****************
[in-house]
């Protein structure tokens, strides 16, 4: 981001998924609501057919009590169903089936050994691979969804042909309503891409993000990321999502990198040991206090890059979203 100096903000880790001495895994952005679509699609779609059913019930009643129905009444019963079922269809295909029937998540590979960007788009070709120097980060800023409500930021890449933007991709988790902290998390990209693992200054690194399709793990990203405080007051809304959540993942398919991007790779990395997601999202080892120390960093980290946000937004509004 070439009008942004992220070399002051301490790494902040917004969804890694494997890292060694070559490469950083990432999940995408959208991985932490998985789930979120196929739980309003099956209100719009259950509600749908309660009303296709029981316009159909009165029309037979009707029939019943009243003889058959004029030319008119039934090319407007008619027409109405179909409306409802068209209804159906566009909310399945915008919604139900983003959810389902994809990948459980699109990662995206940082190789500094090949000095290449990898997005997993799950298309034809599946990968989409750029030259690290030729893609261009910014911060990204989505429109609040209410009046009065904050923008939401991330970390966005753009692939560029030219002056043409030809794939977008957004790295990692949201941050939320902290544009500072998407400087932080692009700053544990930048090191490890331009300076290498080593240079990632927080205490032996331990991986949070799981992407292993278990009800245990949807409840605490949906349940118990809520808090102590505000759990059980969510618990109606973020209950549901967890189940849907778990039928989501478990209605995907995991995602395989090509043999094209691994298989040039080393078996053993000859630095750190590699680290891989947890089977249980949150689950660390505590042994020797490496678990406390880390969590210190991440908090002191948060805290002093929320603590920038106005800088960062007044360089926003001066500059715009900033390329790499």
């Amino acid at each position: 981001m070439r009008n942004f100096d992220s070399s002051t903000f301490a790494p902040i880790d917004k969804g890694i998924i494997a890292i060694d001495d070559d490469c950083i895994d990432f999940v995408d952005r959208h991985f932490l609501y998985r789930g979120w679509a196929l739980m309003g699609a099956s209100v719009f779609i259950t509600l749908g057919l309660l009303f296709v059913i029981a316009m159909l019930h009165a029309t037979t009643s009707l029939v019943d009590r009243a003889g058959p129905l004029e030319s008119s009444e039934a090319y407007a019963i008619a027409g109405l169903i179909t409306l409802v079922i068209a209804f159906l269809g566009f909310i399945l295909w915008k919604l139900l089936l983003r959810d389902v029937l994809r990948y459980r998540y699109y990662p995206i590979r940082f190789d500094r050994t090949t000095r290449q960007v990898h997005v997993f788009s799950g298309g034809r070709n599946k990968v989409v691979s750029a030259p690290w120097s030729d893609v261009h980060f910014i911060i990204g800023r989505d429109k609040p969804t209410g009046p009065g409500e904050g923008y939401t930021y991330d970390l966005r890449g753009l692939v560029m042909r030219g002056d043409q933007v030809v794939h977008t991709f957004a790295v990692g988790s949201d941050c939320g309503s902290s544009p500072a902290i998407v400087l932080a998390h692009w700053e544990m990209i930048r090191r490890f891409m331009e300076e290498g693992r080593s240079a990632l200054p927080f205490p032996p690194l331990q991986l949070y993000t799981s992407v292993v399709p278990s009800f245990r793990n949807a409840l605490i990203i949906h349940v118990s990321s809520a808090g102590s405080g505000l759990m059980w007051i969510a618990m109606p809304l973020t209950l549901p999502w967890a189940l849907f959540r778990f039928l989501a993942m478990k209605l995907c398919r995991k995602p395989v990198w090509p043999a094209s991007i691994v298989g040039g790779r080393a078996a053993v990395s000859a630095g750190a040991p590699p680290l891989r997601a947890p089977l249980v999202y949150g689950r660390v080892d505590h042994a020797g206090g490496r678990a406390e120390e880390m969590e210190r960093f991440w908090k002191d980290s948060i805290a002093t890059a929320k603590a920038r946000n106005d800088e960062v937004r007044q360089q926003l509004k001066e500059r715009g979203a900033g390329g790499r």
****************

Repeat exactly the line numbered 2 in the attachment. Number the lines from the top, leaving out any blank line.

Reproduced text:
């Protein structure tokens, strides 16, 4: 981001998924609501057919009590169903089936050994691979969804042909309503891409993000990321999502990198040991206090890059979203 100096903000880790001495895994952005679509699609779609059913019930009643129905009444019963079922269809295909029937998540590979960007788009070709120097980060800023409500930021890449933007991709988790902290998390990209693992200054690194399709793990990203405080007051809304959540993942398919991007790779990395997601999202080892120390960093980290946000937004509004 070439009008942004992220070399002051301490790494902040917004969804890694494997890292060694070559490469950083990432999940995408959208991985932490998985789930979120196929739980309003099956209100719009259950509600749908309660009303296709029981316009159909009165029309037979009707029939019943009243003889058959004029030319008119039934090319407007008619027409109405179909409306409802068209209804159906566009909310399945915008919604139900983003959810389902994809990948459980699109990662995206940082190789500094090949000095290449990898997005997993799950298309034809599946990968989409750029030259690290030729893609261009910014911060990204989505429109609040209410009046009065904050923008939401991330970390966005753009692939560029030219002056043409030809794939977008957004790295990692949201941050939320902290544009500072998407400087932080692009700053544990930048090191490890331009300076290498080593240079990632927080205490032996331990991986949070799981992407292993278990009800245990949807409840605490949906349940118990809520808090102590505000759990059980969510618990109606973020209950549901967890189940849907778990039928989501478990209605995907995991995602395989090509043999094209691994298989040039080393078996053993000859630095750190590699680290891989947890089977249980949150689950660390505590042994020797490496678990406390880390969590210190991440908090002191948060805290002093929320603590920038106005800088960062007044360089926003001066500059715009900033390329790499």